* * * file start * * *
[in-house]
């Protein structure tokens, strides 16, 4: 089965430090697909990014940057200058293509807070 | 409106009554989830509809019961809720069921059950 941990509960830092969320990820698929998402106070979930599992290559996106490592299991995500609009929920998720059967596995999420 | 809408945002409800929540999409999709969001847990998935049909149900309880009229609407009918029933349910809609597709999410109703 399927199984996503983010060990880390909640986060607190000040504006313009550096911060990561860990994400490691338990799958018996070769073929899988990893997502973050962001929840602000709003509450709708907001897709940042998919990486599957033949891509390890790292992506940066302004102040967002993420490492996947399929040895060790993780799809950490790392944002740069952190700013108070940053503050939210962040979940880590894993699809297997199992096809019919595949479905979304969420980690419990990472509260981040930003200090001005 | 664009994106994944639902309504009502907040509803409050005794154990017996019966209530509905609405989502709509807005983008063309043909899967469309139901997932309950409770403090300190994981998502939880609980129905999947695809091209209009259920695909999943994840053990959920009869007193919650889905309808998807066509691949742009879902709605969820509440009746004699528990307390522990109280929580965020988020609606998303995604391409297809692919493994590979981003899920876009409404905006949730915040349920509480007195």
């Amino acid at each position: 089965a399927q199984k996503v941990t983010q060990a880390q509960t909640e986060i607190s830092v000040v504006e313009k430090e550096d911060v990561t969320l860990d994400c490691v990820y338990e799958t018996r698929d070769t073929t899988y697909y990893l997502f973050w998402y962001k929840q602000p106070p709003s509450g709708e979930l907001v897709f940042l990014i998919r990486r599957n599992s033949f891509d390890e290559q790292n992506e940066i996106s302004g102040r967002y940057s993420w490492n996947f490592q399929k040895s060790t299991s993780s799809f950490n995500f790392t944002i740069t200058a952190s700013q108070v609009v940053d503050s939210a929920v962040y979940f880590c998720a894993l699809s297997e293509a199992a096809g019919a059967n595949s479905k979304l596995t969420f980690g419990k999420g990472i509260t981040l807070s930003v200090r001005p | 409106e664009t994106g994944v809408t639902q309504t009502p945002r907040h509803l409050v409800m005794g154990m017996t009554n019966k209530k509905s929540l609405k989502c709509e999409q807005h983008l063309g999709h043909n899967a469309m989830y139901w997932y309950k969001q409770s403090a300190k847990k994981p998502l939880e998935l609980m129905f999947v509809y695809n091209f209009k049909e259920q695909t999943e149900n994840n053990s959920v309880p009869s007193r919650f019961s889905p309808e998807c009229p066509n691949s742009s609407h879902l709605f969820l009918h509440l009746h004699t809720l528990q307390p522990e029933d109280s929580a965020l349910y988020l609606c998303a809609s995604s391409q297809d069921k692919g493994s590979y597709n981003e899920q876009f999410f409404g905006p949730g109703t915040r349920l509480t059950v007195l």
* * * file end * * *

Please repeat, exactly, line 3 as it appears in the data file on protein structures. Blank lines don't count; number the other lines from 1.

């Amino acid at each position: 089965a399927q199984k996503v941990t983010q060990a880390q509960t909640e986060i607190s830092v000040v504006e313009k430090e550096d911060v990561t969320l860990d994400c490691v990820y338990e799958t018996r698929d070769t073929t899988y697909y990893l997502f973050w998402y962001k929840q602000p106070p709003s509450g709708e979930l907001v897709f940042l990014i998919r990486r599957n599992s033949f891509d390890e290559q790292n992506e940066i996106s302004g102040r967002y940057s993420w490492n996947f490592q399929k040895s060790t299991s993780s799809f950490n995500f790392t944002i740069t200058a952190s700013q108070v609009v940053d503050s939210a929920v962040y979940f880590c998720a894993l699809s297997e293509a199992a096809g019919a059967n595949s479905k979304l596995t969420f980690g419990k999420g990472i509260t981040l807070s930003v200090r001005p | 409106e664009t994106g994944v809408t639902q309504t009502p945002r907040h509803l409050v409800m005794g154990m017996t009554n019966k209530k509905s929540l609405k989502c709509e999409q807005h983008l063309g999709h043909n899967a469309m989830y139901w997932y309950k969001q409770s403090a300190k847990k994981p998502l939880e998935l609980m129905f999947v509809y695809n091209f209009k049909e259920q695909t999943e149900n994840n053990s959920v309880p009869s007193r919650f019961s889905p309808e998807c009229p066509n691949s742009s609407h879902l709605f969820l009918h509440l009746h004699t809720l528990q307390p522990e029933d109280s929580a965020l349910y988020l609606c998303a809609s995604s391409q297809d069921k692919g493994s590979y597709n981003e899920q876009f999410f409404g905006p949730g109703t915040r349920l509480t059950v007195l």